Chinese export growth slumps in August, imports decline | Health, Medicine and Fitness
By JOE McDONALD – AP Business Writer
BEIJING (AP) — China’s trade weakened in August as high energy prices, inflation and anti-virus measures weighed on demand from global and Chinese consumers, while imports of Russian oil and gas companies have surged.
Exports rose 7% from a year ago to $314.9 billion, decelerating from July’s 18% expansion, customs data showed on Wednesday. Imports contracted 0.2% to $235.5 billion, compared to the already weak growth of 2.3% the previous month.
Demand for Chinese exports has weakened as Western economies cool and the Federal Reserve and central banks in Europe and Asia raise interest rates to contain soaring inflation. At home, the repeated closures of Chinese cities to fight virus epidemics have weighed on consumers’ willingness to spend.
“The slowdown in China’s export sector adds to the headwinds for the Chinese economy,” Rajiv Biswas of S&P Global Market Intelligence said in a report. The lack of import growth highlights “the continued weakness of Chinese domestic demand.”
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Growth in the world’s second-largest economy fell to 2.5% in the first half of 2022, less than half of the ruling Communist Party’s annual target of 5.5%, after the closure of Shanghai and other centers industries to fight virus outbreaks.
Factories have reopened, but restrictions more recently in areas such as Shenzhen’s southern business hub have weighed on activity. So did a dry summer that left reservoirs in the southwest unable to generate hydroelectricity and disrupted river navigation.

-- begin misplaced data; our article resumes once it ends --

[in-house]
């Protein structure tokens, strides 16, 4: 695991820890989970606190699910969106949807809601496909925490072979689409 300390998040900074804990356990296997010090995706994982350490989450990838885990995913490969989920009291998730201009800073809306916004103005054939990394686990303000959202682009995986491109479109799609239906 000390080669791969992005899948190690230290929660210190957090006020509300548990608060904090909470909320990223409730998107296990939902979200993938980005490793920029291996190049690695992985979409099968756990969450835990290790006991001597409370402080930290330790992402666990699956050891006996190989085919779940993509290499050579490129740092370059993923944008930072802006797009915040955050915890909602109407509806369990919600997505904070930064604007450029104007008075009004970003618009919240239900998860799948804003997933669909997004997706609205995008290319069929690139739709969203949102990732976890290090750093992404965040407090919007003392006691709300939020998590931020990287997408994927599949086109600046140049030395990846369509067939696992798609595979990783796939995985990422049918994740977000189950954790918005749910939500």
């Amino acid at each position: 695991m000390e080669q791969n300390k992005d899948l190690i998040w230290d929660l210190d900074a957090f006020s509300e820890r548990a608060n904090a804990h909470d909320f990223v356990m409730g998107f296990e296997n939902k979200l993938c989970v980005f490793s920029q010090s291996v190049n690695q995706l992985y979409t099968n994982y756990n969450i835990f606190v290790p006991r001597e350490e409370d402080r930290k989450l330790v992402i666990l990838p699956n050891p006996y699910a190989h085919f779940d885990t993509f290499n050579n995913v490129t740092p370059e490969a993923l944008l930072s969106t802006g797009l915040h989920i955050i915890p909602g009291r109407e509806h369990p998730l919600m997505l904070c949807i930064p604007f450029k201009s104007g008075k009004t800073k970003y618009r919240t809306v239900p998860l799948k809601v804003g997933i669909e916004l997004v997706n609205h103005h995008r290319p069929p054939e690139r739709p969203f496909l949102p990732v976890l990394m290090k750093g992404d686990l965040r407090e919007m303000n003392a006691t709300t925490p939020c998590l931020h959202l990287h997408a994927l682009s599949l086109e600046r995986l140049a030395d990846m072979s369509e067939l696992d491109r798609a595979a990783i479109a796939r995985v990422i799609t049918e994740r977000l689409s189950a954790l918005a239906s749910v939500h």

The International Monetary Fund and private sector forecasters have lowered their already weak growth forecasts.
China’s global trade surplus widened 36.1 percent from a year earlier to $79.4 billion.
Exports to the United States fell 3.8% from a year ago to $49.8 billion, while imports of American goods fell 7.3% to s set at $13 billion. The politically sensitive trade surplus with the United States that helped spark a tariff war narrowed 2.4% to $36.7 billion.
President Joe Biden has left in place tariff hikes imposed by his predecessor, Donald Trump, in a fight against Beijing’s tech development tactics. Beijing retaliated by raising its own import duties and telling Chinese companies to stop buying US exports.
The emissaries of the two parties are talking by telephone but have not yet announced a date for resuming negotiations.
Imports from Russia, mostly oil and gas, jumped 59.3% to $11.2 billion as China appeared to take advantage of Kremlin rebates to attract buyers amid Western sanctions over its war against Ukraine.
China’s purchases of Russian energy irritate Washington and its allies but do not violate sanctions against Moscow. Last year, China bought 20% of Russian crude exports, according to the International Energy Agency.
Beijing said before the February invasion that it had a “boundless” friendship with Moscow. He criticizes the sanctions but has avoided helping President Vladimir Putin for fear of losing access to Western markets and the global banking system.
Exports to Russia increased by 26.5% to $8 billion.
Exports to the 27 countries of the European Union fell 18.4% to $51.3 billion, reflecting weak European demand.
Imports of European goods plunged 33.1% to $26 billion. China’s trade surplus with Europe widened 5.4% to $25.3 billion.
General Administration of Customs of China (in Chinese): www.customs.gov.cn
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